In this series, we take a look at some of the most interesting young talents in the football world. Next up is Bayer Leverkusen’s Burkinabé centre-back Edmond Tapsoba.

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While looking at him leading Bayer Leverkusen’s defence with absolute ease, it’s impressive to think that Edmond Tapsoba – born in 1999 – had never even played a single football match in Europe until three years ago.

Born in Ouagadougou – in Burkina Faso – Tapsoba literally played in the streets until he was 14, as he explained in a recent interview, before moving to a local team’s academy, Salitas FC, and starting his ascent to European football. First, he moved to Portugal, playing in Leixoes’ youth teams and then Guimarães, then, only in the very last days of January, he was signed by Bayer Leverkusen. Before becoming an untouchable starter of the German club, he had only played six months in a first team, at Vitoria Guimarães, in the first half of this season.

And yet it is not rhetorical to say that Tapsoba really seems born to play at this level. In fact, as he acknowledged himself, his main skill is his calm in managing ball possession when building-up the play, especially when under pressure. “I’m never upset. I like to play the ball from behind. I’m technical, quick, my reflexes are good and I think that my tactical awareness is continuously improving,” said Tapsoda. Bayer Leverkusen’s coach Peter Bosz also admitted he has never seen a player adapting so quickly.

Tapsoba has a quite minimal style with the ball at his feet: He never tries to force a pass, unless it is the very last chance given to him by the opponent. His choices are always very thoughtful and rational, but this doesn’t mean he keeps the ball too much. In fact, it is rare to see him cutting the opponent’s pressing lines with creative first-touch passes. Among Bundesliga centre-backs, he is by far the best performing one in terms of successful short passes p90 (81.9), almost 8 more than the second-best in this ranking, that would be Alaba with 75.

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Sometimes, Tapsoba can be too calm, too confident of his strengths. This can be seen especially when Bayer Leverkusen tries to defend up the pitch and Tapsoba is sometimes late in anticipating the opponents. Generally, he prefers to wait for the opponent, trying to push him to the sideline with his body, even if he’s not extremely fast when covering deep, especially because of his lower barycenter and long legs.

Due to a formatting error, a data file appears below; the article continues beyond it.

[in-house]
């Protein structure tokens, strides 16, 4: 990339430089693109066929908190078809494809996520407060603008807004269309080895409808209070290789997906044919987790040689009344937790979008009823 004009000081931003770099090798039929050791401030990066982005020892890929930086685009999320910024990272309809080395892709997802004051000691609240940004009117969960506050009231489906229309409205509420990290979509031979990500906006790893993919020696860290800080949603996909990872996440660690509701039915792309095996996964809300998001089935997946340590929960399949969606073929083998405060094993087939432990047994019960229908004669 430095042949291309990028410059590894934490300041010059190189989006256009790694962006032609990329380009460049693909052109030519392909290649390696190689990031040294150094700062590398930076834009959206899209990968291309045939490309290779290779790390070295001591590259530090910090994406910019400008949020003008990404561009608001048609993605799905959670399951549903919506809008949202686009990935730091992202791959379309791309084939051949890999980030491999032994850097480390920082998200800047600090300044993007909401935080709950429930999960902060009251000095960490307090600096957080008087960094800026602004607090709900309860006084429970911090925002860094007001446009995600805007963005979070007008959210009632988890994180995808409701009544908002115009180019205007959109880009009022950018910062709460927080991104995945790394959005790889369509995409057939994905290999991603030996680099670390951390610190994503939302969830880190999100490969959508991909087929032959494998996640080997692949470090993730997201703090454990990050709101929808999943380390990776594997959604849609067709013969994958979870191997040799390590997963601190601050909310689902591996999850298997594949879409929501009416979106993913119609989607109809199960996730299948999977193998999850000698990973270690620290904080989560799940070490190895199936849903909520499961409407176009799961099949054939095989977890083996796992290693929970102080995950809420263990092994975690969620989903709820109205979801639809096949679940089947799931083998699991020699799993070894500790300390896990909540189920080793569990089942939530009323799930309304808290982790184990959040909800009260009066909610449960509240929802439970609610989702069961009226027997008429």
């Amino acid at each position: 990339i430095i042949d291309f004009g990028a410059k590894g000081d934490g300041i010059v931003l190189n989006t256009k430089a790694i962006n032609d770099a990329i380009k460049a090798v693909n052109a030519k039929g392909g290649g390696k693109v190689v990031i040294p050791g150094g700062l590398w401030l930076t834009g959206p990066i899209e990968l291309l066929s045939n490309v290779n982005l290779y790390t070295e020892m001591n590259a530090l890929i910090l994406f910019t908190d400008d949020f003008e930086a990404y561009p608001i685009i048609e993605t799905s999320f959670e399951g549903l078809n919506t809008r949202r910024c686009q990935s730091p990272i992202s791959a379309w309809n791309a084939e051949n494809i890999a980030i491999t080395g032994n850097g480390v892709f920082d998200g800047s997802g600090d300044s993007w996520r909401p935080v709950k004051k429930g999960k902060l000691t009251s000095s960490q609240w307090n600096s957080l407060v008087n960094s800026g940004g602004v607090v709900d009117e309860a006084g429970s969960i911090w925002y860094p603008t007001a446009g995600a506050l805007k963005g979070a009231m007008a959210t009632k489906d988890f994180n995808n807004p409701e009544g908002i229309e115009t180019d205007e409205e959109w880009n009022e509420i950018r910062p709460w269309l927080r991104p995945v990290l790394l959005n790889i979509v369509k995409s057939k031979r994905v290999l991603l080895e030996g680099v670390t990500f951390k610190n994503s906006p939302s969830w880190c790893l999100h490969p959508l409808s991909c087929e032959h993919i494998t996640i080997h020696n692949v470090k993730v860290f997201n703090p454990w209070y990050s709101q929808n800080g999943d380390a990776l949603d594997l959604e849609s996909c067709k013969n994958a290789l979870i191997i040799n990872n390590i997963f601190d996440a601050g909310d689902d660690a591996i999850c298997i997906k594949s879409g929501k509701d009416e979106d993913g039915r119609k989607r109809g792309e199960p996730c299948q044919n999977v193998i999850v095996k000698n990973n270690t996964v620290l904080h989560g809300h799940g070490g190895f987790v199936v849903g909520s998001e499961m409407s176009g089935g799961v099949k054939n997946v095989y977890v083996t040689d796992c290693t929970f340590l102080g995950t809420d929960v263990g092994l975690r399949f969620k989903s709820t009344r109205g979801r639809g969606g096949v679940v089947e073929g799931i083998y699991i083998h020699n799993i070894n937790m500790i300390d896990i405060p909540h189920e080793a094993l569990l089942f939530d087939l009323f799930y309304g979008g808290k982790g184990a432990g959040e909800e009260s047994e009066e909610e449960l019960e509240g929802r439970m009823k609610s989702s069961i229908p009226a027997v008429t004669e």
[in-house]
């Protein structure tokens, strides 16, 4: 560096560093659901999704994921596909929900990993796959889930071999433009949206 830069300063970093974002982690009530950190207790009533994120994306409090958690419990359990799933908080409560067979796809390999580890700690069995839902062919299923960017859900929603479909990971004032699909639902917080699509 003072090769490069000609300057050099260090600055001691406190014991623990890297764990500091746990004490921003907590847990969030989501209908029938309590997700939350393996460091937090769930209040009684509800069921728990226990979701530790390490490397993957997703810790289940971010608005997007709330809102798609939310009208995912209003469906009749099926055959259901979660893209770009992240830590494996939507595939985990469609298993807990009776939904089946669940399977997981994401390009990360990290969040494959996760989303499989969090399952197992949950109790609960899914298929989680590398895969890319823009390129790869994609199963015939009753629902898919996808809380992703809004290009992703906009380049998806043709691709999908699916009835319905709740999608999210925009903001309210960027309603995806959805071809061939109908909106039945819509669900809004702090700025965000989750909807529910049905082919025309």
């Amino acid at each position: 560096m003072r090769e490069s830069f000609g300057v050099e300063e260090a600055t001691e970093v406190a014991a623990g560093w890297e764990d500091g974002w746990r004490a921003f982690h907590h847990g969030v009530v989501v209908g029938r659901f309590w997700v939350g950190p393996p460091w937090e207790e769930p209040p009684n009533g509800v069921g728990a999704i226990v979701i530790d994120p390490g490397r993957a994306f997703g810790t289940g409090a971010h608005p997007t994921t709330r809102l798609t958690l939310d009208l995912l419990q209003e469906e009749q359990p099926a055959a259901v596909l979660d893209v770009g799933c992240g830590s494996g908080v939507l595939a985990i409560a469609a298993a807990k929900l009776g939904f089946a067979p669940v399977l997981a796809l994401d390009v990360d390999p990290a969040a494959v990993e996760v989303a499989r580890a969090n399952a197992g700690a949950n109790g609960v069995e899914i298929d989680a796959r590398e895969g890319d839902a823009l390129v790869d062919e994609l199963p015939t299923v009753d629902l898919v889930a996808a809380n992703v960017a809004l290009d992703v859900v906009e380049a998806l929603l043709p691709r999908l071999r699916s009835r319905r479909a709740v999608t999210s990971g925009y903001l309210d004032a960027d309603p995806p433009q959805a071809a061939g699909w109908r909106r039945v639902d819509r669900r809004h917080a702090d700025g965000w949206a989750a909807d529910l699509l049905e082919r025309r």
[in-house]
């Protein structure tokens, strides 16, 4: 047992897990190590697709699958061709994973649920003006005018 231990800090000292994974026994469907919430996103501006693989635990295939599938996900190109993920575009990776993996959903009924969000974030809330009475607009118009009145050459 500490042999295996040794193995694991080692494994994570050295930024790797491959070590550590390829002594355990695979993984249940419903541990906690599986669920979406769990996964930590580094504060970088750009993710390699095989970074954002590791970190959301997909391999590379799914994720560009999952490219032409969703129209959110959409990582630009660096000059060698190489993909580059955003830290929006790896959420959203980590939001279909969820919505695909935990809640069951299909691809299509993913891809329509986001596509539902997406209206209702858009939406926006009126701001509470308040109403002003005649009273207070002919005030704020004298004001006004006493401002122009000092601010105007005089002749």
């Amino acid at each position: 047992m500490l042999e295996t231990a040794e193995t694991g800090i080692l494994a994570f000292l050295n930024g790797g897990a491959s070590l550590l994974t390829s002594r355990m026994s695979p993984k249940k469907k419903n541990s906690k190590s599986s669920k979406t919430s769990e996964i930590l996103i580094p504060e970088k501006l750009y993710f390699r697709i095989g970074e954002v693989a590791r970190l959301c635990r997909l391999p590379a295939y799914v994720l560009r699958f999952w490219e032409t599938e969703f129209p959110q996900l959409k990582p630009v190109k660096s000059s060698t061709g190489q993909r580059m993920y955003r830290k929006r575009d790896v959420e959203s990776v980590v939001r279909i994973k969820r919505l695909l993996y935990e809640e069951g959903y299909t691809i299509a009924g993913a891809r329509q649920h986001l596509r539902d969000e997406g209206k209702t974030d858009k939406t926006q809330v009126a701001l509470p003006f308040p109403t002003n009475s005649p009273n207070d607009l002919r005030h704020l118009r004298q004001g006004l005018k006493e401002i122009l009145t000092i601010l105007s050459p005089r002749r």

Sometimes, he’s not particularly reactive in 1v1s and has a tendency of being indolent when he has to change direction to follow the opponents’ dribble.

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Tapsoba seems way more comfortable when he’s the one in control. When he has possession and he has to decide how to move the ball – a situation in which he flaunts some dribbles that somehow reminds of Lucio – but also when he has the time to take a position against his marker for an aerial duel, another string to his bow. He still has a lot to improve, as he actually loses more aerial duels than he wins (2.1 p90 on 4 total attempts). So, Tapsoba can still improve a lot, especially from a defensive standpoint, but also in ‘less necessary’ aspects of his game, like goals, that seem to be in his wheelhouse (he scored 9 goals in all competitions during the 6 months he spent in Portugal).

On the other hand, he admitted that’s the reason why he joined Bayer Leverkusen. Even if he had important offers from the Premier League – like Wolves and Leicester – Tapsoba went to the Bundesliga to gain experience, even if it really seems he doesn’t need to. Even if he’s already one of the most interesting talents in the German league, we must remember his growth has just begun.


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